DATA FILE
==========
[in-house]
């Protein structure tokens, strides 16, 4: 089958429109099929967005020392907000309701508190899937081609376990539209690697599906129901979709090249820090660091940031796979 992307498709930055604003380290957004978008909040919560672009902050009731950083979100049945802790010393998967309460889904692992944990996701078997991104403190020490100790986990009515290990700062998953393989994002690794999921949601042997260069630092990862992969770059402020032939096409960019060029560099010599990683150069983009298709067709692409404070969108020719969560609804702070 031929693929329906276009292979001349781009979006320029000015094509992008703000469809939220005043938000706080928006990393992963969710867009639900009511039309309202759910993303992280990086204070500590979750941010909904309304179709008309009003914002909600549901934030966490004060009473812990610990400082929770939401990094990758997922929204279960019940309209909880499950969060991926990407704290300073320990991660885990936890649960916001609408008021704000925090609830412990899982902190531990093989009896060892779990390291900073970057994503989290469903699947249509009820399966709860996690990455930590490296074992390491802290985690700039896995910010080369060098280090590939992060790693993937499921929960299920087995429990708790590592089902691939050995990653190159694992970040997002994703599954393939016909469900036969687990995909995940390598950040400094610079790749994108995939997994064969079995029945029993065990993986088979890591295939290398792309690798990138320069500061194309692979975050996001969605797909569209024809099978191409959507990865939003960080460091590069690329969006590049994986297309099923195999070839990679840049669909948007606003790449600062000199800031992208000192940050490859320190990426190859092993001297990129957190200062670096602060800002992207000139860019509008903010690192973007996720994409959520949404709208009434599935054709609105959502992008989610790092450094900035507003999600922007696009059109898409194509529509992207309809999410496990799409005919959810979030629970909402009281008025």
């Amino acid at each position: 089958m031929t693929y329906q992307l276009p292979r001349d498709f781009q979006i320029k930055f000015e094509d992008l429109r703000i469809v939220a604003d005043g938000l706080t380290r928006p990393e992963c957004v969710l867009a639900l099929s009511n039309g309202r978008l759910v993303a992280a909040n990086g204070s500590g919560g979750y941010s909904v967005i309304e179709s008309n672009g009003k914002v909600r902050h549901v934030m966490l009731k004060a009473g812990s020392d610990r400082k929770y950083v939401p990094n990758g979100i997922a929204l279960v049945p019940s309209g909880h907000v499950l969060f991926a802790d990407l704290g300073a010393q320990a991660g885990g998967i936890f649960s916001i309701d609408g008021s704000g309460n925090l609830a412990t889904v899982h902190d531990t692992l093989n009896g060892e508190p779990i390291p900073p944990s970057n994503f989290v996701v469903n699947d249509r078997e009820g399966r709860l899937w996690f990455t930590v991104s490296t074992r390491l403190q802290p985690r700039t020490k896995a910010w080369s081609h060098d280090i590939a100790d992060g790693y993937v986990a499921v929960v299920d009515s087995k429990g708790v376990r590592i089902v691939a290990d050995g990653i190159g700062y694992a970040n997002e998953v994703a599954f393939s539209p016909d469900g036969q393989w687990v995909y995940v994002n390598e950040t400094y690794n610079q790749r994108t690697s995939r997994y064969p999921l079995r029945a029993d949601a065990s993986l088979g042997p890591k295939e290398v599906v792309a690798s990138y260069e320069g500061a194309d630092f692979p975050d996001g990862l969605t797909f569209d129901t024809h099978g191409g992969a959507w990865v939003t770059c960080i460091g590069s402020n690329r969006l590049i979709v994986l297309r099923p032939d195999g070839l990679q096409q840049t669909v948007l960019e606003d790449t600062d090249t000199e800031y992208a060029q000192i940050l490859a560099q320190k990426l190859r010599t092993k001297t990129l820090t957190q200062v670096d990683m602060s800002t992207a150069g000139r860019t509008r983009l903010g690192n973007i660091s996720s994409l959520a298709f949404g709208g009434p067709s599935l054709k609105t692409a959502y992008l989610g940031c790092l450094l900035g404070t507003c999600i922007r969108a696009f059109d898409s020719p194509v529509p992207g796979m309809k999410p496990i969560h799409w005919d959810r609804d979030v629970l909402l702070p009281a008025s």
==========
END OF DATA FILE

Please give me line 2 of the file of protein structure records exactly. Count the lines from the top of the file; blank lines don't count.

């Protein structure tokens, strides 16, 4: 089958429109099929967005020392907000309701508190899937081609376990539209690697599906129901979709090249820090660091940031796979 992307498709930055604003380290957004978008909040919560672009902050009731950083979100049945802790010393998967309460889904692992944990996701078997991104403190020490100790986990009515290990700062998953393989994002690794999921949601042997260069630092990862992969770059402020032939096409960019060029560099010599990683150069983009298709067709692409404070969108020719969560609804702070 031929693929329906276009292979001349781009979006320029000015094509992008703000469809939220005043938000706080928006990393992963969710867009639900009511039309309202759910993303992280990086204070500590979750941010909904309304179709008309009003914002909600549901934030966490004060009473812990610990400082929770939401990094990758997922929204279960019940309209909880499950969060991926990407704290300073320990991660885990936890649960916001609408008021704000925090609830412990899982902190531990093989009896060892779990390291900073970057994503989290469903699947249509009820399966709860996690990455930590490296074992390491802290985690700039896995910010080369060098280090590939992060790693993937499921929960299920087995429990708790590592089902691939050995990653190159694992970040997002994703599954393939016909469900036969687990995909995940390598950040400094610079790749994108995939997994064969079995029945029993065990993986088979890591295939290398792309690798990138320069500061194309692979975050996001969605797909569209024809099978191409959507990865939003960080460091590069690329969006590049994986297309099923195999070839990679840049669909948007606003790449600062000199800031992208000192940050490859320190990426190859092993001297990129957190200062670096602060800002992207000139860019509008903010690192973007996720994409959520949404709208009434599935054709609105959502992008989610790092450094900035507003999600922007696009059109898409194509529509992207309809999410496990799409005919959810979030629970909402009281008025």